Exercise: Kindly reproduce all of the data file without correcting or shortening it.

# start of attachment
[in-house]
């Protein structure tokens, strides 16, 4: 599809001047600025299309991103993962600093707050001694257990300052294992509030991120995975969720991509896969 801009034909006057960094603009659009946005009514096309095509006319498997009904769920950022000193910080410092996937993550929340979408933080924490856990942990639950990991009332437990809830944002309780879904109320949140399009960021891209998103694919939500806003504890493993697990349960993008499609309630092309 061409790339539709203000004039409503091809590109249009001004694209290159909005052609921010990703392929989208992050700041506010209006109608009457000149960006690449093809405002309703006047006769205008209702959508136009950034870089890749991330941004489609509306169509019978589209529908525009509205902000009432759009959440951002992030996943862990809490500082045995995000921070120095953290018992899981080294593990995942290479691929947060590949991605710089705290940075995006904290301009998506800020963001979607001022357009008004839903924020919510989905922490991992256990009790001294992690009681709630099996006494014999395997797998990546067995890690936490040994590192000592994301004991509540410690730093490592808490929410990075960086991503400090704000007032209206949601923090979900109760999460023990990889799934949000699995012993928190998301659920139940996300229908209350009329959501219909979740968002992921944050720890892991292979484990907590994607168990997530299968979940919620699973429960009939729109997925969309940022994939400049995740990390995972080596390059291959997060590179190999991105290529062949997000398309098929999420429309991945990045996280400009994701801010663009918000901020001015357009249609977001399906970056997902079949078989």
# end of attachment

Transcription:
[in-house]
């Protein structure tokens, strides 16, 4: 599809001047600025299309991103993962600093707050001694257990300052294992509030991120995975969720991509896969 801009034909006057960094603009659009946005009514096309095509006319498997009904769920950022000193910080410092996937993550929340979408933080924490856990942990639950990991009332437990809830944002309780879904109320949140399009960021891209998103694919939500806003504890493993697990349960993008499609309630092309 061409790339539709203000004039409503091809590109249009001004694209290159909005052609921010990703392929989208992050700041506010209006109608009457000149960006690449093809405002309703006047006769205008209702959508136009950034870089890749991330941004489609509306169509019978589209529908525009509205902000009432759009959440951002992030996943862990809490500082045995995000921070120095953290018992899981080294593990995942290479691929947060590949991605710089705290940075995006904290301009998506800020963001979607001022357009008004839903924020919510989905922490991992256990009790001294992690009681709630099996006494014999395997797998990546067995890690936490040994590192000592994301004991509540410690730093490592808490929410990075960086991503400090704000007032209206949601923090979900109760999460023990990889799934949000699995012993928190998301659920139940996300229908209350009329959501219909979740968002992921944050720890892991292979484990907590994607168990997530299968979940919620699973429960009939729109997925969309940022994939400049995740990390995972080596390059291959997060590179190999991105290529062949997000398309098929999420429309991945990045996280400009994701801010663009918000901020001015357009249609977001399906970056997902079949078989």